We can see how close we got to hitting the target.  (By the way, if you're interested in new research on setting targets that work for individual students, check out this article.)

Unfortunately, many interventions don't work like this.

Instead, no overall destination is chosen for the group beyond 'improve their behaviour'.

What's taught in each session depends on the behaviour issues that have come up in the last 7 days.

So the programme looks like this:

  • Week One: using good manners (lots of swearing in class)
  • Week Two: self-regulation (two of the group keep walking out of class)
  • Weeks Three and Four: bullying (serious issue on the playground)
  • Week Five: back to emotional regulation (after verbal aggression highlighted as problem by teachers)
  • Week Six: being a good winner (came up in football twice this week, led to arguments)

Instead of a straight line, the programme looks like this:

The group has no direction towards a desired end point. It's impossible to measure any progress because there's no clear yardstick.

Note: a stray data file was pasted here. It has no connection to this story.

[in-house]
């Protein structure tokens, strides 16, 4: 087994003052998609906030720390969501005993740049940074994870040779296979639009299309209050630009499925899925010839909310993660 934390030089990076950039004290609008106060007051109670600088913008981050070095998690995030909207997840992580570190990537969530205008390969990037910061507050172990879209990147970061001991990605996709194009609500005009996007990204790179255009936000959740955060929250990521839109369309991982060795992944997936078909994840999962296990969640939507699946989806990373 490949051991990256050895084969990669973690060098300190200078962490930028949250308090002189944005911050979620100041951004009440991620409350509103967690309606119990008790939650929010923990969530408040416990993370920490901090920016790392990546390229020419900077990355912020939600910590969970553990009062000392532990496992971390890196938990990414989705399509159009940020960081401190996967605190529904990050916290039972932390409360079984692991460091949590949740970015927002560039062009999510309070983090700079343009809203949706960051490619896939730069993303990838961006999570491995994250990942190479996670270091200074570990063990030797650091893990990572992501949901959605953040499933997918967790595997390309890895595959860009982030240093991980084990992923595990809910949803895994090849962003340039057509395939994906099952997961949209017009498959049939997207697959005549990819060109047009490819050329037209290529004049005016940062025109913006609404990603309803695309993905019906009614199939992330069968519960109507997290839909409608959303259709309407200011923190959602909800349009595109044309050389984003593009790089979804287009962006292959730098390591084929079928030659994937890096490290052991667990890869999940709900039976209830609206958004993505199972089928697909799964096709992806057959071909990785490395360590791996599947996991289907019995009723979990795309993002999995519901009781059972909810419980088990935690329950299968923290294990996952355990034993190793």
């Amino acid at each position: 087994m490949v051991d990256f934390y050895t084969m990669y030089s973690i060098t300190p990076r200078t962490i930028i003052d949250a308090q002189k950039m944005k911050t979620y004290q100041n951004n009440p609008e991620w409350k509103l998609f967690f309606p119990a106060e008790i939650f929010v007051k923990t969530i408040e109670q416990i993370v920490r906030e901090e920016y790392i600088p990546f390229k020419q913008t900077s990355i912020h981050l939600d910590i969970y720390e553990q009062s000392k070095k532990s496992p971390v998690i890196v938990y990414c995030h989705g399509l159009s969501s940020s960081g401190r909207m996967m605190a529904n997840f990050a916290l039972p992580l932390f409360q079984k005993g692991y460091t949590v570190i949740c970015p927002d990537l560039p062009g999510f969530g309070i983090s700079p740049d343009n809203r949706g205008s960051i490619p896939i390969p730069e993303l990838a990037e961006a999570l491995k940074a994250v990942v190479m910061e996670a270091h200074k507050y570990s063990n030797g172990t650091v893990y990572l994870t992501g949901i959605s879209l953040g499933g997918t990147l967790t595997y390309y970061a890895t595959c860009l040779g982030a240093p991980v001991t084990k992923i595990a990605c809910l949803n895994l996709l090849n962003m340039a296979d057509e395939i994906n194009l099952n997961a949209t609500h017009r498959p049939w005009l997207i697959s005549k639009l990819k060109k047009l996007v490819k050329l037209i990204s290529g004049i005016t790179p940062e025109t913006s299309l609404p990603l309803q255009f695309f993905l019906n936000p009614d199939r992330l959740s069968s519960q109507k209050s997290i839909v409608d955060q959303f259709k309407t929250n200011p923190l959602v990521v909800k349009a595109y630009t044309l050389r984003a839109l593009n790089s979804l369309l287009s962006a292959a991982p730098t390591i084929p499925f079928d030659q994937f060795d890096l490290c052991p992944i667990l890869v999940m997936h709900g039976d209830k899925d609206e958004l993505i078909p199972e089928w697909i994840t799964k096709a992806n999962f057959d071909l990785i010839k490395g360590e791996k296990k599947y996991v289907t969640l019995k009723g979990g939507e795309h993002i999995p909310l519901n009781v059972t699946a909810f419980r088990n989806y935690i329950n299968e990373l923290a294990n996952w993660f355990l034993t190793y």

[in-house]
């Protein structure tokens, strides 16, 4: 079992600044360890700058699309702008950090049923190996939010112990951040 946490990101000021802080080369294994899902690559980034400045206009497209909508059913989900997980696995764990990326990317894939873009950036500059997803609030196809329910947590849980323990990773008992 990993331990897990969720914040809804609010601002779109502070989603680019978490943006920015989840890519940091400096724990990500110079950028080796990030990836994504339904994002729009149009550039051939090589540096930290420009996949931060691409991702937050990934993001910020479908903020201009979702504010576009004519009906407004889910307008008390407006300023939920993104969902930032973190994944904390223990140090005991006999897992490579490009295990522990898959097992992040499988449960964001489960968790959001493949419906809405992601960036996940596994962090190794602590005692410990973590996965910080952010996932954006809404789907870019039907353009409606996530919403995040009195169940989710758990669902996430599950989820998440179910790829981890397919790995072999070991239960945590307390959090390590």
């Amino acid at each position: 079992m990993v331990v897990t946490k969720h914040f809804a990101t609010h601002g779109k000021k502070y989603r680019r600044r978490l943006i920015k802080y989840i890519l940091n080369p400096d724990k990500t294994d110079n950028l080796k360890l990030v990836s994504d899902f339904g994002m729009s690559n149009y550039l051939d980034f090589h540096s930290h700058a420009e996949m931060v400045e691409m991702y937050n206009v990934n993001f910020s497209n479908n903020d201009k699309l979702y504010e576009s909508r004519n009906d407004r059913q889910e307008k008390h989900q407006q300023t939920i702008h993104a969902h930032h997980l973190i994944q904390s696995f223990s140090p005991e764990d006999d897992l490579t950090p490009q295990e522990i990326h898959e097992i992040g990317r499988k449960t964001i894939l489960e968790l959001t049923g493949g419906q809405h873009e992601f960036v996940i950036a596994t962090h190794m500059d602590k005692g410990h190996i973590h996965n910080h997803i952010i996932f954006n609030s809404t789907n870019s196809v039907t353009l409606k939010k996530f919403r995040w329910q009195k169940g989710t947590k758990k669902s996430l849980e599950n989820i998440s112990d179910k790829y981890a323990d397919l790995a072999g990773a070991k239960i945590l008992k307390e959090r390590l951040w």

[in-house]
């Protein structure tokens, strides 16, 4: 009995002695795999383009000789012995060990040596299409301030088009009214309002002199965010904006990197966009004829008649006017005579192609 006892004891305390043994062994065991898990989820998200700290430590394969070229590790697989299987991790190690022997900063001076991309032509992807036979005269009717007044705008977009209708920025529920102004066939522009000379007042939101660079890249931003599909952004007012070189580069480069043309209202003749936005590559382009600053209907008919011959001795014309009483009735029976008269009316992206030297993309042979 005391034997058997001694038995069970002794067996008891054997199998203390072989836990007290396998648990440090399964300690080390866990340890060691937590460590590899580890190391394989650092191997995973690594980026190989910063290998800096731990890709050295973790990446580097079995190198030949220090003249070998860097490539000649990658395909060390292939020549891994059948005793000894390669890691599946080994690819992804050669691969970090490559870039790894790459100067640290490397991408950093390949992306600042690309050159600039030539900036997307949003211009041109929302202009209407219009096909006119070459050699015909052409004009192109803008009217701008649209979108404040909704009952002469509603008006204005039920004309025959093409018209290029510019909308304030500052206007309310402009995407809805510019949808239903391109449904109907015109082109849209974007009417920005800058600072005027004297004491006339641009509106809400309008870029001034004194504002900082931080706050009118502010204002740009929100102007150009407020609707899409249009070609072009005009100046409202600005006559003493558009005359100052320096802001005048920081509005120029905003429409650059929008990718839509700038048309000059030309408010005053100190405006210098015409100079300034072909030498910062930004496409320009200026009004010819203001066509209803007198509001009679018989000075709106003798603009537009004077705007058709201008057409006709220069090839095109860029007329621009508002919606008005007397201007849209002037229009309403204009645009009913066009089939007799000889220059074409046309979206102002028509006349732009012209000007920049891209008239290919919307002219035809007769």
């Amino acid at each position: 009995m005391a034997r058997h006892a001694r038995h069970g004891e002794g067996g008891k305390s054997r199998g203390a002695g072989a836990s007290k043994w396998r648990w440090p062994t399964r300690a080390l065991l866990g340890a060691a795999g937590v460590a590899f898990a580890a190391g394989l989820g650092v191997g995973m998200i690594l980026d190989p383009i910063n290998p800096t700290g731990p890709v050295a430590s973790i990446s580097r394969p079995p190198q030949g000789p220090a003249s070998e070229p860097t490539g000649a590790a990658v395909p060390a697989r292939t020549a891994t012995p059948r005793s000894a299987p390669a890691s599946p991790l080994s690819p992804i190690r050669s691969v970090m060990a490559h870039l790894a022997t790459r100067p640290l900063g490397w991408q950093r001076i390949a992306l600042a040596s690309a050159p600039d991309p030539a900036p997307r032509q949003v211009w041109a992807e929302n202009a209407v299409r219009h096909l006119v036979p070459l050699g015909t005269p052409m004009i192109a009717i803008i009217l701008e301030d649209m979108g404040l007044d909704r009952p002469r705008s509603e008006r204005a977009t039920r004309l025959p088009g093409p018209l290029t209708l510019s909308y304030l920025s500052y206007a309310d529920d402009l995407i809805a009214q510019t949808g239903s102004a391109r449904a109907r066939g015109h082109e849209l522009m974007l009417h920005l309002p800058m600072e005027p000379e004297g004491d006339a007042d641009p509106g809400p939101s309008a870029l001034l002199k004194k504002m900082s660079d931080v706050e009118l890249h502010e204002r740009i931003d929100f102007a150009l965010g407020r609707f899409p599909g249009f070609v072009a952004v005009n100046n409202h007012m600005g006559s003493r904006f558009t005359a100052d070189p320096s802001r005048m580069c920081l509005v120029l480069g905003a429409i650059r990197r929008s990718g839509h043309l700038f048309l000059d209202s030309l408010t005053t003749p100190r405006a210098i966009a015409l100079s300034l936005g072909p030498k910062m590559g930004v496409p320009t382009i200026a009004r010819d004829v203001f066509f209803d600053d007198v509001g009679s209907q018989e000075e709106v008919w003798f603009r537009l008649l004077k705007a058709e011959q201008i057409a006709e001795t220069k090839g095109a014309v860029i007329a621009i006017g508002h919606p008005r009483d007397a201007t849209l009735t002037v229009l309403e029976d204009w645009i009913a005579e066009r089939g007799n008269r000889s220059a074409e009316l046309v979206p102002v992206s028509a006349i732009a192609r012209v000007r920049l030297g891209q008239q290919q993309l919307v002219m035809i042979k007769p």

We're not working towards anything specific.

Then, at the end of the intervention, the head teacher asks the question, "did it work?"

And the answer is... no one knows. Because nobody had any clarity on what the specific end goal was in the first place.

Problem 2: no before/after assessment

At the end of the intervention, the key question for each child is, "Did their behaviour improve?"

And the only way of deciding that is taking a before and after measure.

That measure should be objective. We're after a number (or set of numbers) that grade each child's behaviour on a scale.

There are many different types of behaviour assessment on the market. I don't have time to review all the different types of assessment here.

But at the most basic level, you could use a measure like, "How many times did the child walk out of class this week?"

So, just like a reading intervention, we take a baseline measure of how the student is performing now... before we start teaching anything.

Then, after the intervention is complete, we carry out exactly the same assessment.

Now we have clear before and after measures.

And if that assessment is numeric, we can judge whether the intervention had an impact. The number(s) went up or down.

If the numbers aren't improving, it tells us the intervention isn't working.

It tells us the content isn't right - or how we're delivering the content isn't right. We need to make a course correction if we're going to keep moving towards our target.